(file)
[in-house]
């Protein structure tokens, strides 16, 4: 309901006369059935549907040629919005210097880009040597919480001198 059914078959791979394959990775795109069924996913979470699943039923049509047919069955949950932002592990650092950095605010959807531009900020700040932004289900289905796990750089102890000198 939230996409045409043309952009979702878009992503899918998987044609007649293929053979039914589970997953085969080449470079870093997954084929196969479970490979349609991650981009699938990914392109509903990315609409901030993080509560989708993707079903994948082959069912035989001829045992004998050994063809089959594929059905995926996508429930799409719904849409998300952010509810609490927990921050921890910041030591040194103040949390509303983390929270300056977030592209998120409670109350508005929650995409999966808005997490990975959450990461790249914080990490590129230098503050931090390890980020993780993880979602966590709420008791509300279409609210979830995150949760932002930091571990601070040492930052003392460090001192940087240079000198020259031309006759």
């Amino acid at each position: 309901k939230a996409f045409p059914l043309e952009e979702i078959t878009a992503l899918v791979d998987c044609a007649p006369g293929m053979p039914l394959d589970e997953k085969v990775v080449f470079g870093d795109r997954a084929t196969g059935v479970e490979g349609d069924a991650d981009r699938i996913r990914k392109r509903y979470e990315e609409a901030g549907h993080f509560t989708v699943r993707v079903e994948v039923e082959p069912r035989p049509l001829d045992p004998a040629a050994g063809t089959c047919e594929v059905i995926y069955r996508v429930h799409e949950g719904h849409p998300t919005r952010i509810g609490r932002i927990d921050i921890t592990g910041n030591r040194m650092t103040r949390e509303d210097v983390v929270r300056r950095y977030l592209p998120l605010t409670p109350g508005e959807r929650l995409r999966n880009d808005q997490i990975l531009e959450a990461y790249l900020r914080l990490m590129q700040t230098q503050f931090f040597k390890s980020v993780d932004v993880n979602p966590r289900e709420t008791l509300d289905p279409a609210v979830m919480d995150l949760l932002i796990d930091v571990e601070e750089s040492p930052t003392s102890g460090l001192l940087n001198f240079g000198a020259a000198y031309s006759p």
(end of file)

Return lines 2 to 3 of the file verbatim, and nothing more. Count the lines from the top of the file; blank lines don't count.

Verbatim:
């Protein structure tokens, strides 16, 4: 309901006369059935549907040629919005210097880009040597919480001198 059914078959791979394959990775795109069924996913979470699943039923049509047919069955949950932002592990650092950095605010959807531009900020700040932004289900289905796990750089102890000198 939230996409045409043309952009979702878009992503899918998987044609007649293929053979039914589970997953085969080449470079870093997954084929196969479970490979349609991650981009699938990914392109509903990315609409901030993080509560989708993707079903994948082959069912035989001829045992004998050994063809089959594929059905995926996508429930799409719904849409998300952010509810609490927990921050921890910041030591040194103040949390509303983390929270300056977030592209998120409670109350508005929650995409999966808005997490990975959450990461790249914080990490590129230098503050931090390890980020993780993880979602966590709420008791509300279409609210979830995150949760932002930091571990601070040492930052003392460090001192940087240079000198020259031309006759």
């Amino acid at each position: 309901k939230a996409f045409p059914l043309e952009e979702i078959t878009a992503l899918v791979d998987c044609a007649p006369g293929m053979p039914l394959d589970e997953k085969v990775v080449f470079g870093d795109r997954a084929t196969g059935v479970e490979g349609d069924a991650d981009r699938i996913r990914k392109r509903y979470e990315e609409a901030g549907h993080f509560t989708v699943r993707v079903e994948v039923e082959p069912r035989p049509l001829d045992p004998a040629a050994g063809t089959c047919e594929v059905i995926y069955r996508v429930h799409e949950g719904h849409p998300t919005r952010i509810g609490r932002i927990d921050i921890t592990g910041n030591r040194m650092t103040r949390e509303d210097v983390v929270r300056r950095y977030l592209p998120l605010t409670p109350g508005e959807r929650l995409r999966n880009d808005q997490i990975l531009e959450a990461y790249l900020r914080l990490m590129q700040t230098q503050f931090f040597k390890s980020v993780d932004v993880n979602p966590r289900e709420t008791l509300d289905p279409a609210v979830m919480d995150l949760l932002i796990d930091v571990e601070e750089s040492p930052t003392s102890g460090l001192l940087n001198f240079g000198a020259a000198y031309s006759p």